On Monday evening, just before leaving Europe to return to NYC, I stopped by Occupy Berlin one last time to see what had been going on in the week while I was in Poland. When I arrived with a pair of journalist/political scientist friends in tow, we had to look for a while to find the Asamblea in the dark – the lawn in front of the Reichstag is virtually unlit – but were tipped off by a bicycle adorned with a sign reading “The next spring is sure to come.” When we joined the group, I was surprised to hear that the Asamblea was being conducted in French, via a skillful simultaneous interpreter. It soon became clear that the crowd of 35 or so that had gathered for the Assembly included a contingent of young North Africans who were visiting Berlin as guests of the Friedrich Ebert Foundation. These visitors, from Morocco, Tunisia and Algeria, were telling stories of the revolutions closer to home (some of them were key players in their countries’ protest movements) and offering suggestions to the Berlin occupiers.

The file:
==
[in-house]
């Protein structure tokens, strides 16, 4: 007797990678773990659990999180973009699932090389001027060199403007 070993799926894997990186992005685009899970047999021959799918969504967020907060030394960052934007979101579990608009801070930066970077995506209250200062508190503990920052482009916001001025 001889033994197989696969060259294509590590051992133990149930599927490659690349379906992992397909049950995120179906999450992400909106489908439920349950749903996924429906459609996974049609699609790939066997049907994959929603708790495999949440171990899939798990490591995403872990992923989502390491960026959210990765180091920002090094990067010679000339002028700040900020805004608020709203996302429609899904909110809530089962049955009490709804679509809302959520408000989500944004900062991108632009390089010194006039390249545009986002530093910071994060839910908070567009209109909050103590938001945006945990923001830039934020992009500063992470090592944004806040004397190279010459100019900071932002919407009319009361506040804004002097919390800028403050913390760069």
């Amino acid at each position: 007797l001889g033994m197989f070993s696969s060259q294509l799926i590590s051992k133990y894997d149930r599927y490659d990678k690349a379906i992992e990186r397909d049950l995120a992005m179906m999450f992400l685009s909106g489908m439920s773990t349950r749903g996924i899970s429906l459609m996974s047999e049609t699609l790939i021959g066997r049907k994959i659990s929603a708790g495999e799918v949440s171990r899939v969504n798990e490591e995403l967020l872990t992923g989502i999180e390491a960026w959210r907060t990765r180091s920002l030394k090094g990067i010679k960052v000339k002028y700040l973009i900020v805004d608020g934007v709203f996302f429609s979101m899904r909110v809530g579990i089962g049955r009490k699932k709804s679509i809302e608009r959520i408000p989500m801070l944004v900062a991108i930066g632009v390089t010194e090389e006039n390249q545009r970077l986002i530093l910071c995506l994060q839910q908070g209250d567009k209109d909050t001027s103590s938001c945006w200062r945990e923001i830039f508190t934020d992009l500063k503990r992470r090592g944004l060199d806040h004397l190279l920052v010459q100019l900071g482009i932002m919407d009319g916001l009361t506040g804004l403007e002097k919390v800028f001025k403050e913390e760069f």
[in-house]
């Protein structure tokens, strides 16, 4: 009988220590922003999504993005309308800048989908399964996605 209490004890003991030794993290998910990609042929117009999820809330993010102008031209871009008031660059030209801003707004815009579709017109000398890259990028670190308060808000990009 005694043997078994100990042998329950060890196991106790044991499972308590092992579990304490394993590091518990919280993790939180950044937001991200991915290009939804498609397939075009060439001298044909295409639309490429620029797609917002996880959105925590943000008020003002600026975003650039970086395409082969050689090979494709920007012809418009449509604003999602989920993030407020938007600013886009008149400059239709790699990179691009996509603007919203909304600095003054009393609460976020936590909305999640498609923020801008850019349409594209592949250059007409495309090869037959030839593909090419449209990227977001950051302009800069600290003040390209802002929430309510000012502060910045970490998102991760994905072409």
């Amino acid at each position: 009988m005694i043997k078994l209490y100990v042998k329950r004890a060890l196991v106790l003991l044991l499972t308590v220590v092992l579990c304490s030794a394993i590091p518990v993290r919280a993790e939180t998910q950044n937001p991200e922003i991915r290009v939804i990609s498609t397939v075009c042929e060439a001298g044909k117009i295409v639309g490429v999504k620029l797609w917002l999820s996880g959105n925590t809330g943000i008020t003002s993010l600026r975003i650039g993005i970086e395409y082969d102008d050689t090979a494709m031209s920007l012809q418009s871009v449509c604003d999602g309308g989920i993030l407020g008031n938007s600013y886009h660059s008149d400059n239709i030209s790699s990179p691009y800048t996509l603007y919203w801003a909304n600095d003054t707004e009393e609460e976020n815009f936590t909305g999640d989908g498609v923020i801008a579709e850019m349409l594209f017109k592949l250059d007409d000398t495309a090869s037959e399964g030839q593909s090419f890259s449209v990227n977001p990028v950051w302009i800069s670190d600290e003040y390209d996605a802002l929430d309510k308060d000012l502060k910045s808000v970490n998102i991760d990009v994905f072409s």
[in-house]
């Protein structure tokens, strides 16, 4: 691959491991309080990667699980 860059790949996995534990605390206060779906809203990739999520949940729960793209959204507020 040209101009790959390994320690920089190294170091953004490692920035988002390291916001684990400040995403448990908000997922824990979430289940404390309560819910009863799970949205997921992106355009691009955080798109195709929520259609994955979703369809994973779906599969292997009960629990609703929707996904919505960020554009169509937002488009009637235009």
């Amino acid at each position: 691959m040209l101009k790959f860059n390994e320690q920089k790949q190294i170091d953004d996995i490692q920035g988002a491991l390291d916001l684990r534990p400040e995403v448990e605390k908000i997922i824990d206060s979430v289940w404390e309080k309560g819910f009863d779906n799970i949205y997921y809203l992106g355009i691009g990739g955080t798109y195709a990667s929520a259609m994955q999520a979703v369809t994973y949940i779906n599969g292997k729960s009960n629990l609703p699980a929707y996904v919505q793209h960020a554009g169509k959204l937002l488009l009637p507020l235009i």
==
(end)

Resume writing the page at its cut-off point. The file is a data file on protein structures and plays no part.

Meanwhile, the Occupy movement does appear to be encroaching on the German mainstream. Newspaper coverage is steadily increasing. I even found an article on politics and the economy in the Nov. 8 Berliner Zeitung that ended with its author, Harald Jähner, tipping his hat to the protesters: “The Occupy movement has so far managed to steer clear of the traditional thought patterns of the old Left and is fighting to save capitalism from capital. This would be doing our democracy quite a service indeed.”
From what I can see, the main order of business in Berlin these days is figuring out what the movement wants to be and what it will stand for. It’s clear that economic inequalities will be a central issue, as they are in the U.S.